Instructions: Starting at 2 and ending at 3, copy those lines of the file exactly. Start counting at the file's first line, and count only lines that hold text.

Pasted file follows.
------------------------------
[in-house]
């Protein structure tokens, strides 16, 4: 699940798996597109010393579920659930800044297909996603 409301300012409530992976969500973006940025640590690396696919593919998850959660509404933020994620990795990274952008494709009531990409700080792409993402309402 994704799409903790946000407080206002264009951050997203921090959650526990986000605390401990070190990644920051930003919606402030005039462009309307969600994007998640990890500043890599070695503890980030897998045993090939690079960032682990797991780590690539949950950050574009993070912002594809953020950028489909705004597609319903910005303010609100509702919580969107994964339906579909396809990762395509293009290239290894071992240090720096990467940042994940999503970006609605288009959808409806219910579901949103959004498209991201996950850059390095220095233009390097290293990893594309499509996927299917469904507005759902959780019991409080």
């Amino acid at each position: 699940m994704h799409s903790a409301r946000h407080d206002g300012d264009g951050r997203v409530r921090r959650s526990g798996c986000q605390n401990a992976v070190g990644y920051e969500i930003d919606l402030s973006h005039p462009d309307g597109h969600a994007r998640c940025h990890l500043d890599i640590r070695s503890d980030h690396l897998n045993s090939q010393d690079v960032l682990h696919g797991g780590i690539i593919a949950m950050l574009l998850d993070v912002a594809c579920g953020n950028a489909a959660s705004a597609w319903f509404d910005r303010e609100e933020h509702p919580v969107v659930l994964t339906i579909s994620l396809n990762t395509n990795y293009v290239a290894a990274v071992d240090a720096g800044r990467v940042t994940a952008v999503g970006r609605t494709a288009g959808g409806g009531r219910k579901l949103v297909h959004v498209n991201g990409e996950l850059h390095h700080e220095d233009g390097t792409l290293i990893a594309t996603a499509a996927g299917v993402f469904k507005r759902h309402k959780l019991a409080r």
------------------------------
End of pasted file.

């Protein structure tokens, strides 16, 4: 699940798996597109010393579920659930800044297909996603 409301300012409530992976969500973006940025640590690396696919593919998850959660509404933020994620990795990274952008494709009531990409700080792409993402309402 994704799409903790946000407080206002264009951050997203921090959650526990986000605390401990070190990644920051930003919606402030005039462009309307969600994007998640990890500043890599070695503890980030897998045993090939690079960032682990797991780590690539949950950050574009993070912002594809953020950028489909705004597609319903910005303010609100509702919580969107994964339906579909396809990762395509293009290239290894071992240090720096990467940042994940999503970006609605288009959808409806219910579901949103959004498209991201996950850059390095220095233009390097290293990893594309499509996927299917469904507005759902959780019991409080």
């Amino acid at each position: 699940m994704h799409s903790a409301r946000h407080d206002g300012d264009g951050r997203v409530r921090r959650s526990g798996c986000q605390n401990a992976v070190g990644y920051e969500i930003d919606l402030s973006h005039p462009d309307g597109h969600a994007r998640c940025h990890l500043d890599i640590r070695s503890d980030h690396l897998n045993s090939q010393d690079v960032l682990h696919g797991g780590i690539i593919a949950m950050l574009l998850d993070v912002a594809c579920g953020n950028a489909a959660s705004a597609w319903f509404d910005r303010e609100e933020h509702p919580v969107v659930l994964t339906i579909s994620l396809n990762t395509n990795y293009v290239a290894a990274v071992d240090a720096g800044r990467v940042t994940a952008v999503g970006r609605t494709a288009g959808g409806g009531r219910k579901l949103v297909h959004v498209n991201g990409e996950l850059h390095h700080e220095d233009g390097t792409l290293i990893a594309t996603a499509a996927g299917v993402f469904k507005r759902h309402k959780l019991a409080r």